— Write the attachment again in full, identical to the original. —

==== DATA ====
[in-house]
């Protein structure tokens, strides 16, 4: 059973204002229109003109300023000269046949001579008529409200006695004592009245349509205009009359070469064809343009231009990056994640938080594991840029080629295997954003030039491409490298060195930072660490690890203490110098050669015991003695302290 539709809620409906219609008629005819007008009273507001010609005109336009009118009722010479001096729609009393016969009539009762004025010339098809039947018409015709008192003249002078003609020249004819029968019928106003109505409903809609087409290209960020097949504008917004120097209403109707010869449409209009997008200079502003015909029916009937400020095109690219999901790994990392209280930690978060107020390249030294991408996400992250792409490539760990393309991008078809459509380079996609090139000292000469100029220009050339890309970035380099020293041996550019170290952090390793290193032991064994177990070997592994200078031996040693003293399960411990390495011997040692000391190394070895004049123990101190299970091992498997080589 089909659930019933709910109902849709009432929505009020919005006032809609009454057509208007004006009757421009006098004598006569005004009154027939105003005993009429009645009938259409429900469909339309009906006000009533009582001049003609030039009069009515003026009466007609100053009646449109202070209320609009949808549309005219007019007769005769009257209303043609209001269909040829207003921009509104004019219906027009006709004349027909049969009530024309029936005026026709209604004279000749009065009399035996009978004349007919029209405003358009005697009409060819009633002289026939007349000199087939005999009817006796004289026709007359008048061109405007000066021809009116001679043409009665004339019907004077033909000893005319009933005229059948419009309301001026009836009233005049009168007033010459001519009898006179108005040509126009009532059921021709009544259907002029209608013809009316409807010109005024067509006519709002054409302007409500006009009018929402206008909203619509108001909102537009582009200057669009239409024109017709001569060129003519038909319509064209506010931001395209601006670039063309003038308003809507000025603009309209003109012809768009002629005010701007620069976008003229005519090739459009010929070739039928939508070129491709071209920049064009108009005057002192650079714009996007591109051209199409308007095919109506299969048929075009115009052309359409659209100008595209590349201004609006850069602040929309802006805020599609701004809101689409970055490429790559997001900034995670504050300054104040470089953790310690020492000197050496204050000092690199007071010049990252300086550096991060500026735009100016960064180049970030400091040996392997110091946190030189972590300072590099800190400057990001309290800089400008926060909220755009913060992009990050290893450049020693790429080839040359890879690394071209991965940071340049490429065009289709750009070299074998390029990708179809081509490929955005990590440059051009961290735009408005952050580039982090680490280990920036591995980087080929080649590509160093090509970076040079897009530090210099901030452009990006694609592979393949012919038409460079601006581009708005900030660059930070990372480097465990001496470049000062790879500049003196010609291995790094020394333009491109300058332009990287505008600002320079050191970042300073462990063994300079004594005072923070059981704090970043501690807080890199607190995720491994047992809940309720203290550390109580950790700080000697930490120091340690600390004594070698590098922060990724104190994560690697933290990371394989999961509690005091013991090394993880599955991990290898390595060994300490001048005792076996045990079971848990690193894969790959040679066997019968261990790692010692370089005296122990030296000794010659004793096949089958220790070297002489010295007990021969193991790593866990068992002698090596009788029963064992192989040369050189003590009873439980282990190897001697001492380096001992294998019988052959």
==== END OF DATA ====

[in-house]
């Protein structure tokens, strides 16, 4: 059973204002229109003109300023000269046949001579008529409200006695004592009245349509205009009359070469064809343009231009990056994640938080594991840029080629295997954003030039491409490298060195930072660490690890203490110098050669015991003695302290 539709809620409906219609008629005819007008009273507001010609005109336009009118009722010479001096729609009393016969009539009762004025010339098809039947018409015709008192003249002078003609020249004819029968019928106003109505409903809609087409290209960020097949504008917004120097209403109707010869449409209009997008200079502003015909029916009937400020095109690219999901790994990392209280930690978060107020390249030294991408996400992250792409490539760990393309991008078809459509380079996609090139000292000469100029220009050339890309970035380099020293041996550019170290952090390793290193032991064994177990070997592994200078031996040693003293399960411990390495011997040692000391190394070895004049123990101190299970091992498997080589 089909659930019933709910109902849709009432929505009020919005006032809609009454057509208007004006009757421009006098004598006569005004009154027939105003005993009429009645009938259409429900469909339309009906006000009533009582001049003609030039009069009515003026009466007609100053009646449109202070209320609009949808549309005219007019007769005769009257209303043609209001269909040829207003921009509104004019219906027009006709004349027909049969009530024309029936005026026709209604004279000749009065009399035996009978004349007919029209405003358009005697009409060819009633002289026939007349000199087939005999009817006796004289026709007359008048061109405007000066021809009116001679043409009665004339019907004077033909000893005319009933005229059948419009309301001026009836009233005049009168007033010459001519009898006179108005040509126009009532059921021709009544259907002029209608013809009316409807010109005024067509006519709002054409302007409500006009009018929402206008909203619509108001909102537009582009200057669009239409024109017709001569060129003519038909319509064209506010931001395209601006670039063309003038308003809507000025603009309209003109012809768009002629005010701007620069976008003229005519090739459009010929070739039928939508070129491709071209920049064009108009005057002192650079714009996007591109051209199409308007095919109506299969048929075009115009052309359409659209100008595209590349201004609006850069602040929309802006805020599609701004809101689409970055490429790559997001900034995670504050300054104040470089953790310690020492000197050496204050000092690199007071010049990252300086550096991060500026735009100016960064180049970030400091040996392997110091946190030189972590300072590099800190400057990001309290800089400008926060909220755009913060992009990050290893450049020693790429080839040359890879690394071209991965940071340049490429065009289709750009070299074998390029990708179809081509490929955005990590440059051009961290735009408005952050580039982090680490280990920036591995980087080929080649590509160093090509970076040079897009530090210099901030452009990006694609592979393949012919038409460079601006581009708005900030660059930070990372480097465990001496470049000062790879500049003196010609291995790094020394333009491109300058332009990287505008600002320079050191970042300073462990063994300079004594005072923070059981704090970043501690807080890199607190995720491994047992809940309720203290550390109580950790700080000697930490120091340690600390004594070698590098922060990724104190994560690697933290990371394989999961509690005091013991090394993880599955991990290898390595060994300490001048005792076996045990079971848990690193894969790959040679066997019968261990790692010692370089005296122990030296000794010659004793096949089958220790070297002489010295007990021969193991790593866990068992002698090596009788029963064992192989040369050189003590009873439980282990190897001697001492380096001992294998019988052959």